Management of communication and swallowing in intensive care: the role of the speech pathologist

AACN Adv Crit Care. 2008 Oct-Dec;19(4):433-43. doi: 10.1097/01.AACN.0000340724.80280.31.


Patients in adult, pediatric, and neonatal intensive care settings often require the services of a speech-language pathologist. It is common practice to consult a speech pathologist to determine whether a patient is ready to initiate oral intake or help a patient with an artificial airway communicate. Assessments for dysphagia are initially clinical and conducted at bedside. Results from the clinical evaluation help determine if and when an instrumental examination should be completed. Patients who are tracheostomized, or had been, and those who were intubated for a prolonged period are at risk for aspiration. Speaking valves allow patients to communicate orally. Some studies have shown that speaking valves might also reduce the risk of aspiration with oral intake. Collaboration between speech-language pathologists and critical care nurses is a vital component for ensuring patient safety and success in both communication and eating.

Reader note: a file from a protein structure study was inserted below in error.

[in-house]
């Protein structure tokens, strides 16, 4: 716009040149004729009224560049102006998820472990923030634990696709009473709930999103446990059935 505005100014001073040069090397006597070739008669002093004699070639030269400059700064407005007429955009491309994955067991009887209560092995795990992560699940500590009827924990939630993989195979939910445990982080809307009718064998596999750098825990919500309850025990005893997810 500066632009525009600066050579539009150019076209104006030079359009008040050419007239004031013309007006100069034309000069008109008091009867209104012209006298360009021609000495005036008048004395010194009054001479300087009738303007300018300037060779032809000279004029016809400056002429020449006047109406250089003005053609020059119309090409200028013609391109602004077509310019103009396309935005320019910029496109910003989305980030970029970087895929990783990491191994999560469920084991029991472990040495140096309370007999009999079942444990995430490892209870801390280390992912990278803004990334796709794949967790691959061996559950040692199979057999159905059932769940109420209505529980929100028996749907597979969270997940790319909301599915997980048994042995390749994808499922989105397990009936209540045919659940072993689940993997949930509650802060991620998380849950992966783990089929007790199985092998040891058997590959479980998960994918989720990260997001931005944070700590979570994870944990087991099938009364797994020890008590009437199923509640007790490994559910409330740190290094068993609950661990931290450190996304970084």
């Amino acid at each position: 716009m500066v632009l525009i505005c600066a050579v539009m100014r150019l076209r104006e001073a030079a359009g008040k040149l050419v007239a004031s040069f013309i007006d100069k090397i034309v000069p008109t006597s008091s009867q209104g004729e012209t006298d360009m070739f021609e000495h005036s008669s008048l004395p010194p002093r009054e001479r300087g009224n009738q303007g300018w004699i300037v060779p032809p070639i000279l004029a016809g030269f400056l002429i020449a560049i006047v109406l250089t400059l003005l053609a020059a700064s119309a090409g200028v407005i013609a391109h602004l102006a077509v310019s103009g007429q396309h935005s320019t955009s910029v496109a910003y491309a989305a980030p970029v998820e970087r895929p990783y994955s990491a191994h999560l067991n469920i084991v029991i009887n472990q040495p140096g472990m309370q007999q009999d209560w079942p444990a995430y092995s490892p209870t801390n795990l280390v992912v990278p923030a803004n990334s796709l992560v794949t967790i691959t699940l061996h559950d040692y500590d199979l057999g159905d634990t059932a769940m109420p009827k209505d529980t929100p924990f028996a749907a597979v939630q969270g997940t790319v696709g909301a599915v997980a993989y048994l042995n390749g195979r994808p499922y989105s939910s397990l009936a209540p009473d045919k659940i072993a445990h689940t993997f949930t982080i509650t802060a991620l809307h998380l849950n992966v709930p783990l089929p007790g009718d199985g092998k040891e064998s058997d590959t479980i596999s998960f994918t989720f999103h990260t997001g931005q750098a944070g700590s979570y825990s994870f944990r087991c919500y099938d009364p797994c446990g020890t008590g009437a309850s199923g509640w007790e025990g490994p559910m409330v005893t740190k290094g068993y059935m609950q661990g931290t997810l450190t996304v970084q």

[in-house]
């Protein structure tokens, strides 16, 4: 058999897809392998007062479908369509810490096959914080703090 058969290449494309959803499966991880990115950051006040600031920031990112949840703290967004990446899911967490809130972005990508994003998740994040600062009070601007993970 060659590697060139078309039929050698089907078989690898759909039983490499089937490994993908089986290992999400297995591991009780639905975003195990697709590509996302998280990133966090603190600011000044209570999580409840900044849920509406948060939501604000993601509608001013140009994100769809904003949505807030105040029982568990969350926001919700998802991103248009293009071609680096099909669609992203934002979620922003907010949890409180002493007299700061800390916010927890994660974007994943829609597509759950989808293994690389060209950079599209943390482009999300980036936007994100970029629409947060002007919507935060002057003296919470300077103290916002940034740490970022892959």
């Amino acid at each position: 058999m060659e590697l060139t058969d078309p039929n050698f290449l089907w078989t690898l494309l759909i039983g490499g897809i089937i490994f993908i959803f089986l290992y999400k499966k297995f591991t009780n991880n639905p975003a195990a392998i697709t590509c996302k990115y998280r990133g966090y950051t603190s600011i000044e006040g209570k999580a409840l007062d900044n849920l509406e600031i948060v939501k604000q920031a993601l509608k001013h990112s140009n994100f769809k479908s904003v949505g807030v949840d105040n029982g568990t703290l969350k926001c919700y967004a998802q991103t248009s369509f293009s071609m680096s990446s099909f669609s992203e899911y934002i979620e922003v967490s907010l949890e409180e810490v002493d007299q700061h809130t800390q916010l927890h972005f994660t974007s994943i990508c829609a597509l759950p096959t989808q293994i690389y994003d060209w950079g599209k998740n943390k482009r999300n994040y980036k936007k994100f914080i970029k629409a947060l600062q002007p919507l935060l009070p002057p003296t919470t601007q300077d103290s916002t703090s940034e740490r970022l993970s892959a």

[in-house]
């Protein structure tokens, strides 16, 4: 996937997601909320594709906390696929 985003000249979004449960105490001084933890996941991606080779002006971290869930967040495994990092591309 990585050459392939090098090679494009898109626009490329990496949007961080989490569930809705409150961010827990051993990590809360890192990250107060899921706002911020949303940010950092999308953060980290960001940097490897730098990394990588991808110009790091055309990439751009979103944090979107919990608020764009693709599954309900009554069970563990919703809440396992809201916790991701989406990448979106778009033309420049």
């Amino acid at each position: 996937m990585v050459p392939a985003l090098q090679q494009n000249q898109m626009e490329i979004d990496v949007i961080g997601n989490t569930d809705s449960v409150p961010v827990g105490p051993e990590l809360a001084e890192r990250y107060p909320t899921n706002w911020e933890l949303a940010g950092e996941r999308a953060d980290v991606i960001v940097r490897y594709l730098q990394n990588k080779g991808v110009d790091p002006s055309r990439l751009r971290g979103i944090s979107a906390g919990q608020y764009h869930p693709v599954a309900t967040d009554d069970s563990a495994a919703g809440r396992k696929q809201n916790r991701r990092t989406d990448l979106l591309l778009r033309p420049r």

MeSH terms

  • Aged
  • Child
  • Child, Preschool
  • Communication*
  • Deglutition*
  • Humans
  • Infant
  • Infant, Newborn
  • Intensive Care Units*
  • Professional Role*
  • Speech Therapy*
  • Tracheostomy